Roast Development to Second Crack in Popper Coffee Roaster

Thompson demonstrates a Popper roast from start to finish, aiming for a Full City Plus roast with just a bit of Second Crack.

Some people have requested roast profiles for the Popper coffee roaster … or some guidance on how to approach the roast. More specifically, how to roast to get toward Full City+ level, at the onset of 2nd crack. To be honest, Popper, without some modification or tweaks, isn’t great for roasting to full-on French Roast, ie, dark oily coffee! And Popper has a thermal safety cutoff that can interfere with second crack

But a gentle roast curve is a way to minimize this, and also is a better roast profile anyway!  I really like the espresso I get from the approach I show here in this video, where I am narrating a full batch from start to finish

Roasting to second crack in Popper coffee roaster isn’t hard, but as I say in the introduction to the video, it’s the way you approach it that matters. Roasting quickly with high heat will trigger the thermal cut off for sure. Approaching it with more care is not only a much better way to develop nice, sweet roast taste in your coffee, but also will allow for more roast development to darker stages.

My overhead camera got overheated by the roaster 2/3 of the way through. Bah! But I think the gist of it is there…

The details here: 95 grams of 95% wet process Ethiopia, Roasted for a total of 10:30.

The popper is unmodified except for the addition of a thermometer probe. First crack starts at 415 f. Finish roast temperature is 465 f. I’ll show how I modify poppers for my testing and demos in another video / library page!

I use a narrow range of heat adjustment between 12:45 and 1:15 on the heat dial (reading the heat dial as a clock face). Oh, I added the paper cut out to the heat dial to read it better, just tacked on with a glue stick. 

When the overheat cutoff kicks in, I raise the temperature to 2:00 on the heat dial so that, when the heat coil comes back on 30 seconds later it will recover temperature quickly.

Home Coffee Roasters and French Roast Dark Oily Beans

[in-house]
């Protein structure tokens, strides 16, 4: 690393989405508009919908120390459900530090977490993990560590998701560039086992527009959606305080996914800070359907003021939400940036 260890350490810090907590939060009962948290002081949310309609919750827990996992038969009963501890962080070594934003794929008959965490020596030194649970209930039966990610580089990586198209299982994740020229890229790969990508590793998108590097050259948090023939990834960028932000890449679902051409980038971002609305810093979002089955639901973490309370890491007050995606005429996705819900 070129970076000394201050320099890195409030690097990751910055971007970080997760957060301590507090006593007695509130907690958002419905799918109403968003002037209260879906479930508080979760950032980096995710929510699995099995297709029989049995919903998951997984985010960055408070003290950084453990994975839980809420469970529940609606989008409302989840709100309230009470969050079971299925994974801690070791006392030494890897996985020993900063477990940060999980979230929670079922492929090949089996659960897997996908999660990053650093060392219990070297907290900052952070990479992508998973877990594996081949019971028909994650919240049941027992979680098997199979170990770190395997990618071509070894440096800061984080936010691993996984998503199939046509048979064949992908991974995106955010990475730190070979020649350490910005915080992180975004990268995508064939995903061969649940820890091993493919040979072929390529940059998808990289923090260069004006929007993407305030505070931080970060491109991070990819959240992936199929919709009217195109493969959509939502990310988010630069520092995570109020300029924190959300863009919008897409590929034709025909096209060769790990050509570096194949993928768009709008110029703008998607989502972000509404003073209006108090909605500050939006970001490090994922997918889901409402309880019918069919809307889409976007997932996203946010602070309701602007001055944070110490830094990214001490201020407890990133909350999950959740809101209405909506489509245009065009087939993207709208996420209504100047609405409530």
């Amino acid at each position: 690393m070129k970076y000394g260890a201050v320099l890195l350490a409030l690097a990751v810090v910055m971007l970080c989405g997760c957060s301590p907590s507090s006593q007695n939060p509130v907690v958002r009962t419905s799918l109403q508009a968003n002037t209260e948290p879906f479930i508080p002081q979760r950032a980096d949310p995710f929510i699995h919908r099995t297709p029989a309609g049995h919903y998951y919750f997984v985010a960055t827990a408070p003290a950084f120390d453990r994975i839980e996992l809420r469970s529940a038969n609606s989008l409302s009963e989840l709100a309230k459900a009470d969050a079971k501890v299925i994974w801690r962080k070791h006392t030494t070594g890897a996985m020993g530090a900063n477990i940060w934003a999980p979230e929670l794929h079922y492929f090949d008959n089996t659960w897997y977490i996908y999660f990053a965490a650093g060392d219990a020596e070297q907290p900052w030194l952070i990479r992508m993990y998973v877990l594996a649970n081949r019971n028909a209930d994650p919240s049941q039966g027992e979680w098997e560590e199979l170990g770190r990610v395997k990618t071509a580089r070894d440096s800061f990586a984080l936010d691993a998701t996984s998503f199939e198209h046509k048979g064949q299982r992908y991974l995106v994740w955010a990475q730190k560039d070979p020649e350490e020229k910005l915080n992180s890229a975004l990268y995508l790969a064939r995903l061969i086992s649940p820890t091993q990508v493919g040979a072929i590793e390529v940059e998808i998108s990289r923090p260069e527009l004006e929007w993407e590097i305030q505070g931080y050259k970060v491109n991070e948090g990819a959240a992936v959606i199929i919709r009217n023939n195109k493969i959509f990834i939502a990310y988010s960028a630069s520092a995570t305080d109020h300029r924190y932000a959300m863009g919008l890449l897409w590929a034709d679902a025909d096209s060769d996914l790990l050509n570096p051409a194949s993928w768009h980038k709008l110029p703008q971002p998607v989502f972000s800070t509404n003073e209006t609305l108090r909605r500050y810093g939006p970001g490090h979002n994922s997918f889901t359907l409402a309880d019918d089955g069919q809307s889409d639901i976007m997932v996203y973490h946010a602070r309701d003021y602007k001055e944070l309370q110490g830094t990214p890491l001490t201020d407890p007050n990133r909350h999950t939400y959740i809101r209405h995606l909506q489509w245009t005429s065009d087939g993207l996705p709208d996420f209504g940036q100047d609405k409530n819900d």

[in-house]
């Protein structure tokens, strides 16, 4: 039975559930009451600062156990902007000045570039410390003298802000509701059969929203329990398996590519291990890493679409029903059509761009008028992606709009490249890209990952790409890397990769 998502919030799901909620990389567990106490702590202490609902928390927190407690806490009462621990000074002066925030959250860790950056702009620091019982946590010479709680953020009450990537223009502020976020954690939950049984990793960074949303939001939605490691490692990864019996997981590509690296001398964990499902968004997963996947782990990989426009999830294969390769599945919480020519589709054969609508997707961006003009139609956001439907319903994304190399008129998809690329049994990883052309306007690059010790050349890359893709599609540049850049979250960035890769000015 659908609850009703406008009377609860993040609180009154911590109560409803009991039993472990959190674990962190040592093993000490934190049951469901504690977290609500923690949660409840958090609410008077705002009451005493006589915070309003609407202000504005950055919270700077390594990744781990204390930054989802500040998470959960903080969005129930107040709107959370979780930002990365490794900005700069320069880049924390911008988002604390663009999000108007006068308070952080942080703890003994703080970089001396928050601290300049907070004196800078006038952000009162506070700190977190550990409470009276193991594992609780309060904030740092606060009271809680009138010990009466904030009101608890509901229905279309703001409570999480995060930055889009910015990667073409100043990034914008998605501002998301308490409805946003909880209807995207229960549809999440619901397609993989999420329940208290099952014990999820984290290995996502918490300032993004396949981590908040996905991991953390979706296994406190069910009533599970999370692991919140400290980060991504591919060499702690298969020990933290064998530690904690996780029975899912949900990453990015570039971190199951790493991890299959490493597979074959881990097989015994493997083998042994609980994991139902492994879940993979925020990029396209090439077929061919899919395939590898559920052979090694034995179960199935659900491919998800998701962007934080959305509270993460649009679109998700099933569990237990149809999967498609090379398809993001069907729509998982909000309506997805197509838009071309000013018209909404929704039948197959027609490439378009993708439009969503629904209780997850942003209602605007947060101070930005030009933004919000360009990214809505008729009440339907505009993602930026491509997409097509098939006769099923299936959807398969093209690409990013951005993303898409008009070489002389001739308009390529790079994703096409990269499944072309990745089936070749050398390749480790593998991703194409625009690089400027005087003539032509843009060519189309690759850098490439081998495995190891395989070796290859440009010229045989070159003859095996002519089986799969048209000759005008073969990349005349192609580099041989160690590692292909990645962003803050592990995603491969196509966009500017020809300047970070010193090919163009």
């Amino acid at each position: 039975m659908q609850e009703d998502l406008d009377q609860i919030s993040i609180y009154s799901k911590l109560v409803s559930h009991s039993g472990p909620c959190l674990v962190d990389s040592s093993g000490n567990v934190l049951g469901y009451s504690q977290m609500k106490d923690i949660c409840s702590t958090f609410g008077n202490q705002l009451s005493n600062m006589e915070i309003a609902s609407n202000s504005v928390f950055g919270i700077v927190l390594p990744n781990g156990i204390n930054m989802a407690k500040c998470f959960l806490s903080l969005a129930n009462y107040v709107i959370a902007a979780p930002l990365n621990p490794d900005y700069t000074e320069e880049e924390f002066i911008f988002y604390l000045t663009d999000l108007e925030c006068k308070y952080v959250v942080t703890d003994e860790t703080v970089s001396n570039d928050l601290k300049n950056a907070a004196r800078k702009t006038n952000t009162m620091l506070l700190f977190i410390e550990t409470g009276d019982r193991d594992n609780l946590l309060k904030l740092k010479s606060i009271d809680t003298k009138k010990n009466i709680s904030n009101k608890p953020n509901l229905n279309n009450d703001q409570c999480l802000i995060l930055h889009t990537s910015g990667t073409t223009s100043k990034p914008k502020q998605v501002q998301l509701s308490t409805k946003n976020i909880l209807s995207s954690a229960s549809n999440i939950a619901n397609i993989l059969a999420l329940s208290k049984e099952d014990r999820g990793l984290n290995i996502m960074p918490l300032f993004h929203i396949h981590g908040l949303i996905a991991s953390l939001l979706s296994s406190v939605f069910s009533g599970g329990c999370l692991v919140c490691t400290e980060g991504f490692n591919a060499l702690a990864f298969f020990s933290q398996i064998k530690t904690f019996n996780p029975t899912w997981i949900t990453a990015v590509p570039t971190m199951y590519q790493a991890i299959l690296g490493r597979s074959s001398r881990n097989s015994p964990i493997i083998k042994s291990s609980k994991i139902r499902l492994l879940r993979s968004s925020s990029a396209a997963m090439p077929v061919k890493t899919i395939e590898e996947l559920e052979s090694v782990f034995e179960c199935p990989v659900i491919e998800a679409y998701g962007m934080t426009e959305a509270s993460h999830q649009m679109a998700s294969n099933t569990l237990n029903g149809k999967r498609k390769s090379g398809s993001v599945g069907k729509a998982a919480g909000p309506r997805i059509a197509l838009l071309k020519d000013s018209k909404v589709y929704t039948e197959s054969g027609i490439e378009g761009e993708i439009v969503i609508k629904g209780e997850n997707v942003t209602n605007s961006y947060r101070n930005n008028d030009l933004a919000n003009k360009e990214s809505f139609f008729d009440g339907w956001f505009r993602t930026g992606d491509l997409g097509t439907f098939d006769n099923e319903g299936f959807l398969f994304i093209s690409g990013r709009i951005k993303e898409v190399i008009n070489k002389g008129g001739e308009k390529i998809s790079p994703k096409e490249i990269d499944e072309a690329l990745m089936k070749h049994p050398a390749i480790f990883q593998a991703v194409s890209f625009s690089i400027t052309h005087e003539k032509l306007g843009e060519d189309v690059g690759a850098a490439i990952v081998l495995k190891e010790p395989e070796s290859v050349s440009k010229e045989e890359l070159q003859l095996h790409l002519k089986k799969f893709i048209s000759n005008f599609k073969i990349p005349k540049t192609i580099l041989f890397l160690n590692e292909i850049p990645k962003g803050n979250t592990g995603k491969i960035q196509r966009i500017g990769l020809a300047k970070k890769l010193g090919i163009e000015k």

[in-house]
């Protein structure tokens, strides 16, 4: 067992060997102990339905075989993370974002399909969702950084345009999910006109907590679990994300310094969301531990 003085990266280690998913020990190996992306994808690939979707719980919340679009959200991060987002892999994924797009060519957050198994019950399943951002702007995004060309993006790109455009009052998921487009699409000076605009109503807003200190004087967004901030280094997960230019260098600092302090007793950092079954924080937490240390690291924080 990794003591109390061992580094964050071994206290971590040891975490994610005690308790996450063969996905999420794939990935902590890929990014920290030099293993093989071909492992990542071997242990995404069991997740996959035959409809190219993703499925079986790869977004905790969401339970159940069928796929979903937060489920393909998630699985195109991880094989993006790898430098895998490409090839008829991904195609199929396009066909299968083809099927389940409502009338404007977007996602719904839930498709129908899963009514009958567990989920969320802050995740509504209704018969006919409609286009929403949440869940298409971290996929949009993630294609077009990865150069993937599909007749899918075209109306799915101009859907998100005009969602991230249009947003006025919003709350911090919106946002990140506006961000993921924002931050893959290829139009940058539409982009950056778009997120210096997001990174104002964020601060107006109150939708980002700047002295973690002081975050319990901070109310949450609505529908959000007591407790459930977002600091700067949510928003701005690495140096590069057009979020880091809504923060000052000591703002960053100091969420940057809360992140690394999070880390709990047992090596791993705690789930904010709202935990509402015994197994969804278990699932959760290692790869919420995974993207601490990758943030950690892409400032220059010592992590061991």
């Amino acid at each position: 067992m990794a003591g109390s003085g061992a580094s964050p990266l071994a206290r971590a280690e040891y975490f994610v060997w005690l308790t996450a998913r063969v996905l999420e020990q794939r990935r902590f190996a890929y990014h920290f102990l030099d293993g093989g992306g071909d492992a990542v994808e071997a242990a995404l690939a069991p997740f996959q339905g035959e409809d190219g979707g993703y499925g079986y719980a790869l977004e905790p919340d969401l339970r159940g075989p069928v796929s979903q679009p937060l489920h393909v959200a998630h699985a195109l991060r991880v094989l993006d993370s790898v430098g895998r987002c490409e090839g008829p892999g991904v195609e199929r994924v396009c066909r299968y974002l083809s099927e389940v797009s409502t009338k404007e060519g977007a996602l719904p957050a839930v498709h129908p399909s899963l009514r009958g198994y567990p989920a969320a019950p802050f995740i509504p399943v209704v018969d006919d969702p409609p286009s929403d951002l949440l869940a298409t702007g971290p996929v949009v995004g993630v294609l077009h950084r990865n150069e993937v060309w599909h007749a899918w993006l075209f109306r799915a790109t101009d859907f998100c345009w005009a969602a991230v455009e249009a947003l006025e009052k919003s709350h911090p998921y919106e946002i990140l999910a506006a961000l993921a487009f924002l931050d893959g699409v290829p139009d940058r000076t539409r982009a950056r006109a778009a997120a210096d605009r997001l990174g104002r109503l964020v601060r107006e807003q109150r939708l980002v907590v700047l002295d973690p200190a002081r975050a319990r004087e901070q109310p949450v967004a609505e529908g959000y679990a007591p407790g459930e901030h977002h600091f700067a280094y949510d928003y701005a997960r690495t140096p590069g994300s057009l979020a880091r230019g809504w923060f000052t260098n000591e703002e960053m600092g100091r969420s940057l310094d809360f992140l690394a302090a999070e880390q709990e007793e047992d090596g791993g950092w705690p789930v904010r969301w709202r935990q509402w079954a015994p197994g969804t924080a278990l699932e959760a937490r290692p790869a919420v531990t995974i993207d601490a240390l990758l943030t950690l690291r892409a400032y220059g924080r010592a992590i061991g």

Remember the ’80s and dark oily coffee beans?

Popper is not the first choice for doing that kind of French/Italian roast. Most electric home roasters are not ideal for that kind of thing, actually.

I think people who only want very dark roasts are best served roasting in some manual way over a flame, such as in a barbeque, or stovetop pan or popper.

In some of my test roasters I do reposition the thermal switch to allow for higher roast temperatures, which is really simple to do. It means loosening a screw and shifting the bracket about 1/2 inch to 3/4 inch higher on the roast chamber. But I can’t advise it because it voids the warranty to modify the machine, and while not really unsafe (the thermal switch is still wired and functional for safety), it’s possible people can damage wiring or components in some other way if they open up the machine. So, you know … liability.

But roasting super dark all the time is hard on Popper or any roaster. In a pan or a barbeque drum, you’re not going to hurt anything … well maybe your sense of smell from all the roast smoke!

2 Responses

  1. It is so nice to hear thermal cutoff’s mentioned! We have moved after years in an exceptionally drafty house. I have been banned from indoor roasting and had sought a hotplate to use outside with the Whirly-pop stovetop roaster I have used dozens of times indoors on an electric range. I have tried several brands of hotplates and they clearly do not make them like they used to (I’m in my 70’s). I agree they now appear much safer. I have been wondering if there is access to a commercial grade hotplate that might not be limited by a thermal cutoff, but I have been balking at experimenting at their higher price. I do like the control with electricity. Has anyone found a high-temperature hotplate without resorting to an antique shop?

    1. I am sure the hot plates have some sort of thermal cutoff switch too, but i am not sure since I have not disassembled one. I switched to an induction hot plate, and have no trouble getting it hot enough for coffee roasting. (here is one for example at home depot online) The problem is you cannot use cast iron or aluminum type pans. So the Whirley Pop does not work. It has to be a steel that a magnet sticks to. The newer stovetop popper we sell from VKP, stainless steel but with a conductive steel bottom, does work great

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